Nino picked up the wine bottle and shook it from side to side. "I'll make you sorry you said that."

Jean smiled.


"Are you sorry yet?" Nino mumbled later on, resting his forehead against the table's surface.

Jean was slumped in his chair, looking at Nino with one eye open. "Nino on the left," Jean said, then looked at Nino with the other eye open. "Nino on the right." He opened both eyes. "Nino in the middle."

Nino groaned and sat up. "Great. Mission accomplished: we're both very drunk."

"Yes," Jean agreed. He gripped the edge of the table and pulled himself to his feet. He wobbled, but was very proud to stay upright. All the empty bottles on the table shook threateningly. "And Lotta will kill us if she comes home to a mess and the two of us asleep in the kitchen. Help me clean up."

"Have some mercy on an old man," Nino said, but when Jean offered his hands to help Nino up, he took them. They were very close together when Nino got to his feet, Nino's hands still in Jean's. Jean absentmindedly rubbed his thumb over Nino's knuckles, and Nino cleared his throat and pulled away. "After we clean up, I should go."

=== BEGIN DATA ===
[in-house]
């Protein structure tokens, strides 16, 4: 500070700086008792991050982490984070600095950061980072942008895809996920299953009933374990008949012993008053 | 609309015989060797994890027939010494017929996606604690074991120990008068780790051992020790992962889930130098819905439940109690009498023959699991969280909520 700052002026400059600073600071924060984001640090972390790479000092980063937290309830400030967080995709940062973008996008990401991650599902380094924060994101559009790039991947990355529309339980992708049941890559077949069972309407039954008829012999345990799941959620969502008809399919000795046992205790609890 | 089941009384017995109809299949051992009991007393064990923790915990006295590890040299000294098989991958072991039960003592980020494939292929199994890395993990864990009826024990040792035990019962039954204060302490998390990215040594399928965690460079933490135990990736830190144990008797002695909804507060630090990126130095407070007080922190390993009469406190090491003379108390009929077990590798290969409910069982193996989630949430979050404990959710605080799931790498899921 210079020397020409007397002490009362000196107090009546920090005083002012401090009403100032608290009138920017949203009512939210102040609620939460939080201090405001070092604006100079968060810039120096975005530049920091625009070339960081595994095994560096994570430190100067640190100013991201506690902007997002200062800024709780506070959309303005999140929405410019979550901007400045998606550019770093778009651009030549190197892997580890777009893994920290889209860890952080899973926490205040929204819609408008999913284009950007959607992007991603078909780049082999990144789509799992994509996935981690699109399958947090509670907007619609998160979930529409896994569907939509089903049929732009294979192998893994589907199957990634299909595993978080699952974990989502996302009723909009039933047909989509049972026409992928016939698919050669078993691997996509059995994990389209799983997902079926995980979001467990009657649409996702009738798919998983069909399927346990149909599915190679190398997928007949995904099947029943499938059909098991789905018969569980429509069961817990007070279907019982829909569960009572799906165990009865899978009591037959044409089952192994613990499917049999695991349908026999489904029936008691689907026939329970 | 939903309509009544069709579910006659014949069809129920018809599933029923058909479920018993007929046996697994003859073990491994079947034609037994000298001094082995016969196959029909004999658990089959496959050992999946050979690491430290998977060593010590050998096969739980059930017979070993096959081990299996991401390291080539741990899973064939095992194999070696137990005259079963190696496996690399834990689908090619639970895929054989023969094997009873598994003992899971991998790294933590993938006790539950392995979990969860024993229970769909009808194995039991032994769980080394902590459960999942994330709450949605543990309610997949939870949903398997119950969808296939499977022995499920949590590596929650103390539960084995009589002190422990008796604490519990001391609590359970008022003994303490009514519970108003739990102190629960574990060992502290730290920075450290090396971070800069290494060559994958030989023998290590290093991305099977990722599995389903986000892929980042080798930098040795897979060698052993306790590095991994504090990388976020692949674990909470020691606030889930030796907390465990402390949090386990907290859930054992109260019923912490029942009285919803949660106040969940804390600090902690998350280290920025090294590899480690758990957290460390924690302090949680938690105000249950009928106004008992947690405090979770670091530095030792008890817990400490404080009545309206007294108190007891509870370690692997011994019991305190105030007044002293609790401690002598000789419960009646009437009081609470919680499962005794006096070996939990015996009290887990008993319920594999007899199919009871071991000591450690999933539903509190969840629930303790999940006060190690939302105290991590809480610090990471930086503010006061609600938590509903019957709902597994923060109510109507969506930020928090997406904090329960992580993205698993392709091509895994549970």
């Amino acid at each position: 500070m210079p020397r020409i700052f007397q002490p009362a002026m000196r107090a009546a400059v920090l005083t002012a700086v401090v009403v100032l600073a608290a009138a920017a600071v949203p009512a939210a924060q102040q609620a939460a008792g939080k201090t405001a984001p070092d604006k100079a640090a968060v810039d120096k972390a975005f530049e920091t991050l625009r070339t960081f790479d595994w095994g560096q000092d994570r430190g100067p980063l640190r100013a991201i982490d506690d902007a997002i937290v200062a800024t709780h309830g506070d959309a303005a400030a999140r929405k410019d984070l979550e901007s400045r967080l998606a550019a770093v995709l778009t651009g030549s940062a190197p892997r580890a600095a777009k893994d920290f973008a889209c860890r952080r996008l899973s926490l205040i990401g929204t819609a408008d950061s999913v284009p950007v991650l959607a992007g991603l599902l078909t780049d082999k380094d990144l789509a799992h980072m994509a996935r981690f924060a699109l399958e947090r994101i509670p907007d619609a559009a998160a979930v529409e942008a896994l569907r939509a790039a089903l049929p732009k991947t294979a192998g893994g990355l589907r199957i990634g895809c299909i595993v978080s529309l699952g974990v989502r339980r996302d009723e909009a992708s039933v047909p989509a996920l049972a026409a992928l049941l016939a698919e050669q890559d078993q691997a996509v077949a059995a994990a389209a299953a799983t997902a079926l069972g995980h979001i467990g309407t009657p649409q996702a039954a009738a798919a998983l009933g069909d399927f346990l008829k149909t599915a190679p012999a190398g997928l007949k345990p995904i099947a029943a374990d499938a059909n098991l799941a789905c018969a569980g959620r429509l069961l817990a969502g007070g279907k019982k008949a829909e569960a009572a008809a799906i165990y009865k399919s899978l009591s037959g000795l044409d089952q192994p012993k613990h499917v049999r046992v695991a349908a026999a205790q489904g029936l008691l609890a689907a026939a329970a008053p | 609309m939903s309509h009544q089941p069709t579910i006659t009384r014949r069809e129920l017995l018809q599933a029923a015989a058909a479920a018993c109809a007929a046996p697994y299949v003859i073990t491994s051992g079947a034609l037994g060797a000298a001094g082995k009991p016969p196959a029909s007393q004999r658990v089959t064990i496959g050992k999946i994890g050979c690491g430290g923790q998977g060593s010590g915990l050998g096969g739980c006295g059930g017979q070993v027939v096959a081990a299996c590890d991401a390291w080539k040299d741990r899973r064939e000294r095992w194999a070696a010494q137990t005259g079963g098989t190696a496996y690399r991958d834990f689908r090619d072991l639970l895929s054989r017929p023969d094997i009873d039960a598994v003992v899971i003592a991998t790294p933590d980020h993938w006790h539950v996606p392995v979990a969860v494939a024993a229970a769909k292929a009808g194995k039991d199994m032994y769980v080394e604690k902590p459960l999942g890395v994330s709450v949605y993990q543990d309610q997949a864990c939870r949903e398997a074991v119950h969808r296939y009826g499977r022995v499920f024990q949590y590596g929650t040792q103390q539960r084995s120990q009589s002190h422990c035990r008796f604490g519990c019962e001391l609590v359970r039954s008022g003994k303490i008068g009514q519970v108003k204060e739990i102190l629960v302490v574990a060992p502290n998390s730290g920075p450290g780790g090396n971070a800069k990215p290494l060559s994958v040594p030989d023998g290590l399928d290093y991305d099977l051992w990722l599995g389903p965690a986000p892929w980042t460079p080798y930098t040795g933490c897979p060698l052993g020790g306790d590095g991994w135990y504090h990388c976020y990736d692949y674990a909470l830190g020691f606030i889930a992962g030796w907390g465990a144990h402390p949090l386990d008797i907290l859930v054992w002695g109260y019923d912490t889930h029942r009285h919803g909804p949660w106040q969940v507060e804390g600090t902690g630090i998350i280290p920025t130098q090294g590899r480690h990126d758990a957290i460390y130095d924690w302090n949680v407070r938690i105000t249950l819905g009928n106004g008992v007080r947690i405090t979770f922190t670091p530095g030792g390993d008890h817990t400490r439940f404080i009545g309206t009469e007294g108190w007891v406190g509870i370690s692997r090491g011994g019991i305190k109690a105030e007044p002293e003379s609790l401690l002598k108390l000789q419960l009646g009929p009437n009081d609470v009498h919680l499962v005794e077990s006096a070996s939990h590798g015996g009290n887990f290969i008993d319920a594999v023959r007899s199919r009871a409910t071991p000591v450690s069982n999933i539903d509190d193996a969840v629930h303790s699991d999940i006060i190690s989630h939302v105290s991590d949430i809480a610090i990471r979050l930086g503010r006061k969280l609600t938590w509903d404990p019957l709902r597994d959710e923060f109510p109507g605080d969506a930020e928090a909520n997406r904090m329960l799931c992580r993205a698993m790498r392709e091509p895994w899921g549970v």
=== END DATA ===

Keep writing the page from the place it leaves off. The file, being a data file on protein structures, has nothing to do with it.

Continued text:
Jean shook his head. "Where will you go? You can't ride your motorcycle like this. Stay here."

"Fine," Nino said. "It wouldn't be the first time I spent the night on your couch."

Jean shook his head again. That wasn't right either. "Not that. Stay with me."

"You don't know what you're asking," Nino said.

"Who says I don't?" Jean demanded. "C'mon. Lotta will be mad if I'm not a proper host. You don't want her to be mad at me, do you?" Somewhere in the back of his fuzzy mind, Jean knew he was playing dirty.

"I don't, you're right," Nino agreed. "Okay." He slid his glasses off of his face and tossed them onto Jean's table, then he laughed. "I don't even need those, you know."

Jean laughed too. It was nice to hear Nino's laugh.

It took twice as long as it should have, but Jean and Nino finally finished cleaning up. Jean wandered off to the bathroom after, took a piss, brushed his teeth, and stripped down to his boxer shorts. He gathered up his laundry and dropped it into the bin, then wandered back out again. Nino was on Jean's bed, fully dressed with his arms crossed over his chest and his ankles crossed one over the other. Without Nino's glasses to obscure his eyes, Jean saw it — it was quick and Jean was drunk, but he saw it anyway, the way Nino's eyes flicked down and back up again as soon as Jean came into the room.

"Do you usually sleep like that?" Jean asked.


"Fully dressed." Jean gestured. "You're wearing skinny jeans."

"I've slept in my clothes," Nino said, sounding confused. "I've slept here in my clothes."